For more than 20 years, the Honda CR-V has ideally defined the Japanese manufacturer’s reputation. It makes vehicles with a rare combination of style, efficiency, practicality and versatility.
It was hard to complain about previous Honda CR-V editions. It’s been the country’s best-selling compact SUV for many years.
But with the sport utility segment increasingly competitive, even industry leaders can’t become complacent.
The 2017 Honda CR-V is the debut of the SUV’s fifth generation and it celebrates the vehicle’s 23rd birthday. Its exterior and interior designs are new. New safety features abound, and the CR-V is larger inside and outside. Its description as a compact SV is questionable with its expanded spaciousness.
The CR-V is only slightly longer, wider and taller than its predecessor. But it looks substantially larger because of its new stocky appearance, embellished by its less-than-attractive protruding taillights. Ground clearance has also increased nearly two inches in some models.
A five-passenger crossover, the CR-V is available with two engines and in LX, EX, EX-L and Touring trims. The least expensive LX model features a carryover 2.4-liter, 4-cylinder engine. The remaining trims, including my Touring Edition review vehicle, include a 1.5-liter turbocharged 4-cylinder.
It’s a new offering for the Honda CR-V, slightly boosting the SUV’s acceleration and gas mileage. Fuel economy for the turbo-charged trims is 27 miles per gallon in city driving, 33 miles per gallon during highway treks.
Continuously variable transmissions with front-wheel drive are standard and an all-wheel drive is an option on all CR-Vs. All trims have 184 horsepower.
For RVers, the new Honda CR-V continues Honda’s changed towing status updated with the 2015 edition. With its new engine matched with a continuously variable transmission, the CR-V has improved gas mileage averages. But the new transmission doesn’t allow the vehicle to be towed behind a recreational vehicle.
The new CR-V joins an increasing corps of vehicles that immediately feel like a favorite chair or couch. Seating is well-made, supportive and appropriately positioned. Entry and exit don’t require body contortions and the driver’s overall vision is superior.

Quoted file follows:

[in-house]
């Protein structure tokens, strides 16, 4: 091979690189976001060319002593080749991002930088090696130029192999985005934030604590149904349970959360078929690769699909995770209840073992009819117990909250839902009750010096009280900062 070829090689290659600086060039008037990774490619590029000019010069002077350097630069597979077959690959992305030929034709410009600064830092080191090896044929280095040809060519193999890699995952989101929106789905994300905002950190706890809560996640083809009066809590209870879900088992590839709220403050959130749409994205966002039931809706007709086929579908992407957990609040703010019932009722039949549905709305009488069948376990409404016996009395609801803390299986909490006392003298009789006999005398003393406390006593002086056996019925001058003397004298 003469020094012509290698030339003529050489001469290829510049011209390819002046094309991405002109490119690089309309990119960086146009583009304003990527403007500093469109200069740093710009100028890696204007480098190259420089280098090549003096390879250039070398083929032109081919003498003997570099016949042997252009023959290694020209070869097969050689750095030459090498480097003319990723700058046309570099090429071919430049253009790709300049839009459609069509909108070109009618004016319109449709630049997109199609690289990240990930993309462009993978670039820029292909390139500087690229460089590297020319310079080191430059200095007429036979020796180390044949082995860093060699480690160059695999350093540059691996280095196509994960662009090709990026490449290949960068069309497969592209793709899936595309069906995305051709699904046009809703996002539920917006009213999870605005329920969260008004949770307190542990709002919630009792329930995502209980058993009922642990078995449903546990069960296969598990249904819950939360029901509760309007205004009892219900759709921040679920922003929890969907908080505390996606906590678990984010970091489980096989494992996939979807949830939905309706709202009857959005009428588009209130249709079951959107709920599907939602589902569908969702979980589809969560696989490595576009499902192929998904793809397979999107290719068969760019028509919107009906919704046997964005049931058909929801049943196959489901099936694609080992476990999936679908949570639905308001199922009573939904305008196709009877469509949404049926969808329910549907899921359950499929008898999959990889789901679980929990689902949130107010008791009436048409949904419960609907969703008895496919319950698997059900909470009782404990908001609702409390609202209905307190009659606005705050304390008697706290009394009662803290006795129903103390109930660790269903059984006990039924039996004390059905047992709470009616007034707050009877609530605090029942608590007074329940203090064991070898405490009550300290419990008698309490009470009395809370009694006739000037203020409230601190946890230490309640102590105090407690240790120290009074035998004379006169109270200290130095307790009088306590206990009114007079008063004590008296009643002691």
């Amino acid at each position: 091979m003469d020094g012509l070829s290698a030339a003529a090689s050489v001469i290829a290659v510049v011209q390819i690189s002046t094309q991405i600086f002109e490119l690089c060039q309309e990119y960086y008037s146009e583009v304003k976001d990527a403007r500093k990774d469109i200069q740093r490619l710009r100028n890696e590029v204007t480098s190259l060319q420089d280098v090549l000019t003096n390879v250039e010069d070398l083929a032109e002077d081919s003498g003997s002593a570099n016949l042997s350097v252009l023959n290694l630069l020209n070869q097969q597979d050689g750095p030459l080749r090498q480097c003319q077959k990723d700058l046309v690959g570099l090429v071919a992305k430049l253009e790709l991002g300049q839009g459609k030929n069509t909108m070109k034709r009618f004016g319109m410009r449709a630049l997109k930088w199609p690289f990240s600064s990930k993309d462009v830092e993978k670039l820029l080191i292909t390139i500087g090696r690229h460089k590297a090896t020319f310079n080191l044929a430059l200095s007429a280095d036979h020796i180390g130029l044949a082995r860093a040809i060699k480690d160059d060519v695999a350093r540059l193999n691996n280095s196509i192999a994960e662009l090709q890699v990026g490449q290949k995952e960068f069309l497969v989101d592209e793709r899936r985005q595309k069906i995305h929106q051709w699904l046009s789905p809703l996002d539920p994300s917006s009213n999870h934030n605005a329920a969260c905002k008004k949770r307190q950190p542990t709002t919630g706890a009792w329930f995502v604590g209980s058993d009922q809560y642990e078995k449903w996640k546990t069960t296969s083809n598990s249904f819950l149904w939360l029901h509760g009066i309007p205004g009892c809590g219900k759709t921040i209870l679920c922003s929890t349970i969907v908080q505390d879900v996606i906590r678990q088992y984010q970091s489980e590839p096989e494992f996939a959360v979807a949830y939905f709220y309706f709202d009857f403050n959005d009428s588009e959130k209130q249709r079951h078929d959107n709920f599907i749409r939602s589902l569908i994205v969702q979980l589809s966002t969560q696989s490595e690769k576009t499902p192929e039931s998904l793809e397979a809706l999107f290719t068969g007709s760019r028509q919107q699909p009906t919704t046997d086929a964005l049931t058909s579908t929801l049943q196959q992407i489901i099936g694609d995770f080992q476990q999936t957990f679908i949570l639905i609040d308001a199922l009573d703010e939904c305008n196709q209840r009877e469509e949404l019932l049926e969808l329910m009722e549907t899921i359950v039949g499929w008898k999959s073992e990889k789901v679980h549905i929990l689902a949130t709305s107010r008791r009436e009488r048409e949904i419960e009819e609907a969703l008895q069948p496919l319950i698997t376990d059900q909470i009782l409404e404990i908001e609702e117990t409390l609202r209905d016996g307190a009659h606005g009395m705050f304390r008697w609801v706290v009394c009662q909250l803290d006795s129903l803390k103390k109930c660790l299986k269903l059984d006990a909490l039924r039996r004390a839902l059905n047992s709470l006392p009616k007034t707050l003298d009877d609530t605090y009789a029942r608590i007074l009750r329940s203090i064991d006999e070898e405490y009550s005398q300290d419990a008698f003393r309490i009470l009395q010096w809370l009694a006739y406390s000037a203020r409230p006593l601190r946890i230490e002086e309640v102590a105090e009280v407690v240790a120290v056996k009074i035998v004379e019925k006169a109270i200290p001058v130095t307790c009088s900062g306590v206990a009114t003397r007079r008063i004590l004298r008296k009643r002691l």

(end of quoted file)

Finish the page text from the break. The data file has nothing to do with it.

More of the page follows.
The CR-V advances steadily and without fanfare. It maneuvers well in city driving and progresses at highway speeds quietly and with confidence.
Instrumentation is intuitive, except for one component of the navigation system. Every time the vehicle starts, instructions appear on the screen. They’re unnecessary.
Like all of its family, the CR-V has a healthy list of standard features. The Touring trim, just under $36,000, adds a hands-free tailgate, navigation (optional in EX-L models), LED headlights and rain-sensing windshield wipers. Roof rails, dual chrome exhaust outlets and a 330-watt/9-speaker premium audio system are also in the mix.
Interior space has always been a Honda CR-V strong point. The Honda Fit is defined as a sub-compact, but it’s surprisingly cavernous for its segment. The Fit’s 10 windows and seat configuration help give it a bigger presence. The same spaciousness applies to the Honda Civic and Honda Accord, top-selling cars whose interiors seem larger than their exteriors.
The new CR-V further adds to the brand’s open-space reputation. Rear legroom has expanded to 40.4 inches. Cargo space behind the rear seat is now nearly 40 cubic feet. It expands to about 76 cubic feet with the seats folded.
Safety remains a top concern, and the new CR-V has received top industry marks. The newly named Safety Sensing Suite incorporates four key elements: blind-spot monitoring, collision-mitigation braking, lane-keeping assist and adaptive cruise control. The suite is standard on EX, EX-L and Touring trims, optional on the LX model.
Like many other choices in the carmaker’s lineup, the Honda CR-V is as versatile, well-made, spacious and economic as any SUV in its class. No wonder it remains a perennial top-seller.
Article Last Updated: April 27, 2017.
- About the Author
- Latest Posts
A sports, travel and business journalist for more than 45 years, James has written the new car review column The Weekly Driver since 2004.
In addition to this site, James writes a Sunday automotive column for The San Jose Mercury and East Bay Times in Walnut Creek, Calif., and a monthly auto review column for Gulfshore Business, a magazine in Southwest Florida.
An author and contributor to many newspapers, magazines and online publications, James has co-hosted The Weekly Driver Podcast since 2017.